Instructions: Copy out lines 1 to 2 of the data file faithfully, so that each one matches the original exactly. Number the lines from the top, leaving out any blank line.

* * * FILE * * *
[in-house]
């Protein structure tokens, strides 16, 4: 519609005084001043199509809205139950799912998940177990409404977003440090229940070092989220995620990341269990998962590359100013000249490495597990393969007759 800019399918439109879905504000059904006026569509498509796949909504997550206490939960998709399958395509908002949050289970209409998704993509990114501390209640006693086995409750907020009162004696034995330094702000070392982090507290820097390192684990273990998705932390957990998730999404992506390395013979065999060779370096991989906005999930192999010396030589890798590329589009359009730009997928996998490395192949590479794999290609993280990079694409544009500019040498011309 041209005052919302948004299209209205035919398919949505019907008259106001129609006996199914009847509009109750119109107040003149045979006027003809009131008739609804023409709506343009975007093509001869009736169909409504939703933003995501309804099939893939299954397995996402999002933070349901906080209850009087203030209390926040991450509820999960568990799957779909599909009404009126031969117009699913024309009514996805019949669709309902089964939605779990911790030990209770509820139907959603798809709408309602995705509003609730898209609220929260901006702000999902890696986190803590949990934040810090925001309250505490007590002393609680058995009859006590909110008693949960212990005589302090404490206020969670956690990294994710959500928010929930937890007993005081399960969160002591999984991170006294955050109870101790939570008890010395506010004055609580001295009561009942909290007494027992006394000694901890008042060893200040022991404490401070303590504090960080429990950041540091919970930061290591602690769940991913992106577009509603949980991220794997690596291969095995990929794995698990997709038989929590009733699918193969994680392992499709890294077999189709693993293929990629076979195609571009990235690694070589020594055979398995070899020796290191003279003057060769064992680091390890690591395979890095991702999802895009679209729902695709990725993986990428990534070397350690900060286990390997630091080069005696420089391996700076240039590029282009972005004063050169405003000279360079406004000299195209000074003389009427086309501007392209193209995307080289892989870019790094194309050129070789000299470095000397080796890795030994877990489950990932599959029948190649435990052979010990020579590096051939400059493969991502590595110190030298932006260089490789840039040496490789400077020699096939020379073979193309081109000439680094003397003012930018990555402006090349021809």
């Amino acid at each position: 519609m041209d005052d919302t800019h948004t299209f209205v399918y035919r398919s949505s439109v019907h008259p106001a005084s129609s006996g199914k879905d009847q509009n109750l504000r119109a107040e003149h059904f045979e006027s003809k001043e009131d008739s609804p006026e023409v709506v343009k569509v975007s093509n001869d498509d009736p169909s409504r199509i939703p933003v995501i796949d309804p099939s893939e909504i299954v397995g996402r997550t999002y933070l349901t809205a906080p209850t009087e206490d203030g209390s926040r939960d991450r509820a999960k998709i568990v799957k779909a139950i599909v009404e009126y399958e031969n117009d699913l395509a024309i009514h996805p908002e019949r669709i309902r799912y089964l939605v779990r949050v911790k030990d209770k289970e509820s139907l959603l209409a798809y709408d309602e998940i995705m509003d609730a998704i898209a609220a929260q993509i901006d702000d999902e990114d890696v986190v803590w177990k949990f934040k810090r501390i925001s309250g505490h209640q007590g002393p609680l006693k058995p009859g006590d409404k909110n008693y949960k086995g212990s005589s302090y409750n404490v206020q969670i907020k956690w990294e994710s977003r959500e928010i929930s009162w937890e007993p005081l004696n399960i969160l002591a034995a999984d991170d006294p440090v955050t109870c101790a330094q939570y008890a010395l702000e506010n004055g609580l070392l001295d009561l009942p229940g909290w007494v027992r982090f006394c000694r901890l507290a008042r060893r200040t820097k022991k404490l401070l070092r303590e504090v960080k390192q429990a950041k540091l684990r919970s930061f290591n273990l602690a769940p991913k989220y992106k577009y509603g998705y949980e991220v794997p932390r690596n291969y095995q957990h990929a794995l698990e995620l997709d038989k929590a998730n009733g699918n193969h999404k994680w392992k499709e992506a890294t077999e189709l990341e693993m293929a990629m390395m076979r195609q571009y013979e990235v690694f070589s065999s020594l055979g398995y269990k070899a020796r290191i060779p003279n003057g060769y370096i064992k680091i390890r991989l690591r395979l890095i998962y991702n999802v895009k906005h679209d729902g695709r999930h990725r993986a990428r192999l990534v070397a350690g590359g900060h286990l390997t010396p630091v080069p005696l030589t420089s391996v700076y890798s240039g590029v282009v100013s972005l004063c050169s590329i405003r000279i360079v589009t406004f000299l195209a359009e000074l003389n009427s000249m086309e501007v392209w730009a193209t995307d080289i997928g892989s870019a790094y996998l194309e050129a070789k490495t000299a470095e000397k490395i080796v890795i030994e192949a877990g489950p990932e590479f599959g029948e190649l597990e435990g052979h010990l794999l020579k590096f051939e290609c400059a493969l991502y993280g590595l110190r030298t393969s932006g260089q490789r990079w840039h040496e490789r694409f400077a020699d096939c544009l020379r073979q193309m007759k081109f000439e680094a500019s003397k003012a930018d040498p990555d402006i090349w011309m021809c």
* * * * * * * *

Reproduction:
[in-house]
């Protein structure tokens, strides 16, 4: 519609005084001043199509809205139950799912998940177990409404977003440090229940070092989220995620990341269990998962590359100013000249490495597990393969007759 800019399918439109879905504000059904006026569509498509796949909504997550206490939960998709399958395509908002949050289970209409998704993509990114501390209640006693086995409750907020009162004696034995330094702000070392982090507290820097390192684990273990998705932390957990998730999404992506390395013979065999060779370096991989906005999930192999010396030589890798590329589009359009730009997928996998490395192949590479794999290609993280990079694409544009500019040498011309 041209005052919302948004299209209205035919398919949505019907008259106001129609006996199914009847509009109750119109107040003149045979006027003809009131008739609804023409709506343009975007093509001869009736169909409504939703933003995501309804099939893939299954397995996402999002933070349901906080209850009087203030209390926040991450509820999960568990799957779909599909009404009126031969117009699913024309009514996805019949669709309902089964939605779990911790030990209770509820139907959603798809709408309602995705509003609730898209609220929260901006702000999902890696986190803590949990934040810090925001309250505490007590002393609680058995009859006590909110008693949960212990005589302090404490206020969670956690990294994710959500928010929930937890007993005081399960969160002591999984991170006294955050109870101790939570008890010395506010004055609580001295009561009942909290007494027992006394000694901890008042060893200040022991404490401070303590504090960080429990950041540091919970930061290591602690769940991913992106577009509603949980991220794997690596291969095995990929794995698990997709038989929590009733699918193969994680392992499709890294077999189709693993293929990629076979195609571009990235690694070589020594055979398995070899020796290191003279003057060769064992680091390890690591395979890095991702999802895009679209729902695709990725993986990428990534070397350690900060286990390997630091080069005696420089391996700076240039590029282009972005004063050169405003000279360079406004000299195209000074003389009427086309501007392209193209995307080289892989870019790094194309050129070789000299470095000397080796890795030994877990489950990932599959029948190649435990052979010990020579590096051939400059493969991502590595110190030298932006260089490789840039040496490789400077020699096939020379073979193309081109000439680094003397003012930018990555402006090349021809």